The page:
Here are some products worthy of consideration that promise to make your journeys more fun, more convenient and less stressful.
Green Goo is fun to say, but this brand of easily transportable beauty and first-aid salve is smoother than silk and oh-so-soothing for mild burns, chapped skin, scrapes, chaffing, poison ivy, bee stings, cold sores, dry lips and cracked hands and feet. Green Goo’s consistency is created by using natural oils and herbs like jojoba, sunflower, beeswax, plantain and sage. Several varieties and scents come in handy travel-sized tins with a convenient list of uses on the lid. (Solar Goo has a 30 SPF rating.) The tins can be tucked away in the pocket of your ski jacket, your purse or a travel-sized cosmetic bag, and they need not be included in your TSA-approved liquids bag. Green Goo products are also available in sticks.
For a limited time, coupons for 25 percent off are available by using the code SAGE25 at greengoohelps.com.
Camp Travel Edition
Have fun while on vacation or camping, take a break from the electronic devices and learn something, too, when you play Camp Travel Edition. The board game is a sort of Candy-Land-meets-Trivial Pursuit competition, with four sets of questions for different ages (4 and up; youngest players work from pictures). All of the multiple choice questions are nature-oriented and related to the 50 states. The board, game pieces and question cards come in a handy, re-sealable bag. It’s small enough to pop in a backpack or a carry-on; large enough for easy play.
The game was created in 2005 by Michigander, nature-lover and father of two, Tim Paczesny, after realizing that lots of kids (and adults) are woefully ignorant about the world around us. $20. Visit ducationoutdoors.net/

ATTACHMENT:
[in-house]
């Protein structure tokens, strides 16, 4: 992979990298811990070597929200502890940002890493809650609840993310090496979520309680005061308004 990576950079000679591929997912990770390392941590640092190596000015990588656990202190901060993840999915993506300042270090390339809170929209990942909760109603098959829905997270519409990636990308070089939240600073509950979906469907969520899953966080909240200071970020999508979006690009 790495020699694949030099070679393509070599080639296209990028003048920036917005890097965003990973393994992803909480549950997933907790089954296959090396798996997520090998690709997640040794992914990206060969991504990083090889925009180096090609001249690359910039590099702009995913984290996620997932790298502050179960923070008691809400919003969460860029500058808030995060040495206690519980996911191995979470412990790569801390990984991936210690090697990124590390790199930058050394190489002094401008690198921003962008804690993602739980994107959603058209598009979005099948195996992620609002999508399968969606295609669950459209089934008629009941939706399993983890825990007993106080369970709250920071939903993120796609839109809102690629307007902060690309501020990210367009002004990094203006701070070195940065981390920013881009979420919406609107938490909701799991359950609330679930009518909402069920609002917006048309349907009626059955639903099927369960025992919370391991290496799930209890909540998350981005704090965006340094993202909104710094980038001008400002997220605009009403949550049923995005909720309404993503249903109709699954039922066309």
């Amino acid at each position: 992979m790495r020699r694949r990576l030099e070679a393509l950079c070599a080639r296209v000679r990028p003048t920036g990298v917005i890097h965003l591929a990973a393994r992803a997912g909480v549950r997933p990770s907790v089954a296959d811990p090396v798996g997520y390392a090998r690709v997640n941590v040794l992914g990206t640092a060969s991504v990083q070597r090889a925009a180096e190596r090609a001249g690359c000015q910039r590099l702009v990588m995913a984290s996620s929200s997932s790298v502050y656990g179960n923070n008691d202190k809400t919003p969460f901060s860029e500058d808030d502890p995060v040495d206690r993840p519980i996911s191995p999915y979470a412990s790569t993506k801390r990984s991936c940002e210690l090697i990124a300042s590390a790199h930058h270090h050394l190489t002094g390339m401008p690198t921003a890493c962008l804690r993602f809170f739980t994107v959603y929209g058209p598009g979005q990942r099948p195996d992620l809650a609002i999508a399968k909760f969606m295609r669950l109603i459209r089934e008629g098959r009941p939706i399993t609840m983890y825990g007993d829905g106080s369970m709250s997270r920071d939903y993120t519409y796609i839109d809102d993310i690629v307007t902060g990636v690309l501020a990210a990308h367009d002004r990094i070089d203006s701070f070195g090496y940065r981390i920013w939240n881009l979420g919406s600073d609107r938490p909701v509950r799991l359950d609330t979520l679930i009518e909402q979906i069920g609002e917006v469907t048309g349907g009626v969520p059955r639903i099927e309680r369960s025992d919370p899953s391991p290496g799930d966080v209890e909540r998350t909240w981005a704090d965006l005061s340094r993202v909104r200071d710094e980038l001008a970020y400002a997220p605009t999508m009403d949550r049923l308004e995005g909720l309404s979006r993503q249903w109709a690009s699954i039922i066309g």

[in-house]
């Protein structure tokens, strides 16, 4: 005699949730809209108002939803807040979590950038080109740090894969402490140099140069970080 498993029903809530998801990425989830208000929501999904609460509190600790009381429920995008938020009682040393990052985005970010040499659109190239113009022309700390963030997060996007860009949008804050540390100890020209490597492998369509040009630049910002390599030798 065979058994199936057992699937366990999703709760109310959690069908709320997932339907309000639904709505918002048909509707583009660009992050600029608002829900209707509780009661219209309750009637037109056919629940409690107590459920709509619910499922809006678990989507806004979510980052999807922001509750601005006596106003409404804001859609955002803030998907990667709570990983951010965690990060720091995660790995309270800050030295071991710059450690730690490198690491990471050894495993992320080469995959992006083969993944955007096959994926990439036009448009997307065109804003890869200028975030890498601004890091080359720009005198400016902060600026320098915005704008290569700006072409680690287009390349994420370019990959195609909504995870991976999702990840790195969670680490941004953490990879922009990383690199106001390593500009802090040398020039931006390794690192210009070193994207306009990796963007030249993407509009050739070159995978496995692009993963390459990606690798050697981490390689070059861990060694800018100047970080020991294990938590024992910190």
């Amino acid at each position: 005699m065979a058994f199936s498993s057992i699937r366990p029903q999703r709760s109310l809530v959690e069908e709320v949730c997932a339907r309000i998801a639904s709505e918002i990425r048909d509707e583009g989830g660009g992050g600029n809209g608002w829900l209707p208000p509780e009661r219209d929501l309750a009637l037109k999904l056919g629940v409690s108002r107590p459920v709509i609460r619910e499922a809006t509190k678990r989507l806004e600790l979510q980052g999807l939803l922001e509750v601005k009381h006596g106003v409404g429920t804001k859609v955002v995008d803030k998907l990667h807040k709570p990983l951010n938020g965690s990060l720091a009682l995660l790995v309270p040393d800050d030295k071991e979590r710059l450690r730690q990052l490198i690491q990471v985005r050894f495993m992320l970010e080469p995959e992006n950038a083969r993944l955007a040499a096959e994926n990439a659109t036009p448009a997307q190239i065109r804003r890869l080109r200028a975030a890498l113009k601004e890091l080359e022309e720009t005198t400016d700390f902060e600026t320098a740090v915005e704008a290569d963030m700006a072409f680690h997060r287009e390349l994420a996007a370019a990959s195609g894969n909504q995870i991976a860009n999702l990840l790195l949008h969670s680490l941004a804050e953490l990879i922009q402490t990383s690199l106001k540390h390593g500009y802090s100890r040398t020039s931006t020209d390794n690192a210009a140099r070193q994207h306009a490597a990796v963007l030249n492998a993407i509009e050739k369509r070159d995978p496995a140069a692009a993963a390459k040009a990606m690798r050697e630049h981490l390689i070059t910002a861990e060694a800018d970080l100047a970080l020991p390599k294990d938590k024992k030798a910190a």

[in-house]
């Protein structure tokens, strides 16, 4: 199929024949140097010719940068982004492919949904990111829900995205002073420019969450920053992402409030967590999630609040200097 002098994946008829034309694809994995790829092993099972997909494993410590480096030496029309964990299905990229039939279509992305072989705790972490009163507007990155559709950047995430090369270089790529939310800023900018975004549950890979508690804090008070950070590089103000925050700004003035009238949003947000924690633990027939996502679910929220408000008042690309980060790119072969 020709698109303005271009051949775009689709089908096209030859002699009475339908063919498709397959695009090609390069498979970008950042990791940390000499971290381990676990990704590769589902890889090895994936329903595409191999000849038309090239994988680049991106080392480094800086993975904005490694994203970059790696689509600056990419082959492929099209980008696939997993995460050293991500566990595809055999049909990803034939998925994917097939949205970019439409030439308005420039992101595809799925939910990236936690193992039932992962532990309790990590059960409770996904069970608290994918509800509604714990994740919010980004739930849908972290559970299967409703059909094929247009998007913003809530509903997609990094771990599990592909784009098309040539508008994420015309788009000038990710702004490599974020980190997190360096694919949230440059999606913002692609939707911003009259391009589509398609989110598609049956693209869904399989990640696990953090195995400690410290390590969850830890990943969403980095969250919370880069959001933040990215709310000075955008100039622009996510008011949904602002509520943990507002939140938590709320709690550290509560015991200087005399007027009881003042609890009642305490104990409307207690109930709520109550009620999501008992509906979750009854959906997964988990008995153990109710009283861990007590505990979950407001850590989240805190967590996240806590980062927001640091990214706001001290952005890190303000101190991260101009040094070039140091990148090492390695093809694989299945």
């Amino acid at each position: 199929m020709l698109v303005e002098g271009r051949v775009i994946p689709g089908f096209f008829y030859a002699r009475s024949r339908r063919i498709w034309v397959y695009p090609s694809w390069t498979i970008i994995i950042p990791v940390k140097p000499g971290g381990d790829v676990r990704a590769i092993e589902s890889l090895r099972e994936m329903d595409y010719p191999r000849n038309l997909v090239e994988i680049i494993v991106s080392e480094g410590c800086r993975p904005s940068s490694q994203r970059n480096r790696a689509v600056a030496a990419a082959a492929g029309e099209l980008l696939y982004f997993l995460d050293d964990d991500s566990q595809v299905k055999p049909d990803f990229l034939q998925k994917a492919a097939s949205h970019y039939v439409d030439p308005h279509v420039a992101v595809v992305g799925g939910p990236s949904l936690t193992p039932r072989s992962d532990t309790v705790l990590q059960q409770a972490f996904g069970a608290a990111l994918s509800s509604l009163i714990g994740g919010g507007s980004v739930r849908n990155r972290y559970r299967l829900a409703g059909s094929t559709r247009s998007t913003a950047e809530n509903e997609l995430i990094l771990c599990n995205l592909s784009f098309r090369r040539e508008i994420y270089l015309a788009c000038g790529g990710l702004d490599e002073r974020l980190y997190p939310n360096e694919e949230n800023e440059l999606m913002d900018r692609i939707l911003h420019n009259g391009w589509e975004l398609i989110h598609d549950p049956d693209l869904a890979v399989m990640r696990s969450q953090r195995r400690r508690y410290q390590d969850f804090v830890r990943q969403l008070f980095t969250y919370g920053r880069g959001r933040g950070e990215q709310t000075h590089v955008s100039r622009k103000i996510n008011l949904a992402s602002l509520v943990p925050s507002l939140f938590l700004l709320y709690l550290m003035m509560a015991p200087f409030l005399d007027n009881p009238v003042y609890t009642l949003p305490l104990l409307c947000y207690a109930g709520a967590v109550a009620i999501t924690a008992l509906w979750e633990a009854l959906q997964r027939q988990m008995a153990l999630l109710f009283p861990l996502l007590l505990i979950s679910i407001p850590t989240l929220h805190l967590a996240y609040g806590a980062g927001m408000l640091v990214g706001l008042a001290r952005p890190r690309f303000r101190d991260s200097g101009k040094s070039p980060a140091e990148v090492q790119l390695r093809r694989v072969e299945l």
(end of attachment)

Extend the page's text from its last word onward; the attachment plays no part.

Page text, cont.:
Don’t tell Kelsey Minarik that she’s too young to worry about getting blood clots. The Los Angeles-based entrepreneur was only 22 years old when she suffered deep vein thrombosis (DVT) after a long plane flight. DVT occurs when the blood in the legs begins to pool and the cells begin to clump together during a long period of immobility. A clot on the vessel wall can form, causing the blood flow to slow even more and possibly break off and travel to the lungs or the brain. DVT can occur even in healthy, athletic people. A recommended treatment for DVT risk is to wear compression stockings, which force the blood into the larger vessels and help prevent pooling and clotting. Unfortunately, compression stockings are generally — well — ugly. Minarik was unable to find any fashionably fit for everyday wear, so she designed and produced her own line.
Called Rejuva, the socks are tightest around the ankle and loosen as they go to the knee and also are appropriate for pregnant women, busy professionals, athletes (distance runners say the stockings help their legs recover after long runs), and anyone who sits or stands for long stretches. Lots of colors, patterns, sizes and lengths. $10-$40. Visit shoprejuva.com.
Losing luggage, a laptop, tablet, cell phone, passport, wallet or any other valuable possession is every traveler’s nightmare and a real risk when traveling.
I once lost a cell phone when going through security at the Dublin airport because security personnel removed it from the bin without telling us. We were able to retrieve it on our way home, but it was a stressful event. It would have been less so if the phone had had a HomingPIN sticker on it. Owners who buy the kit receive baggage loops with tags, key rings and stickers with a unique number.
This allows the finder (assuming he/she is honest and willing) to go to a website, enter the number, which activates a text message to the owner. (Finders have no access to owner information.) All HomingPIN packs come with a 12-month subscription. After that: $8.00 a year, which covers up to 30 items. Packs are $10 and $20, depending on the number of stickers etc. Visit homingpin.com/what-is-homingpin.
E’Louise Ondash is a freelance writer living in North County. Tell her about your travels at eondash @coastnewsgroup.com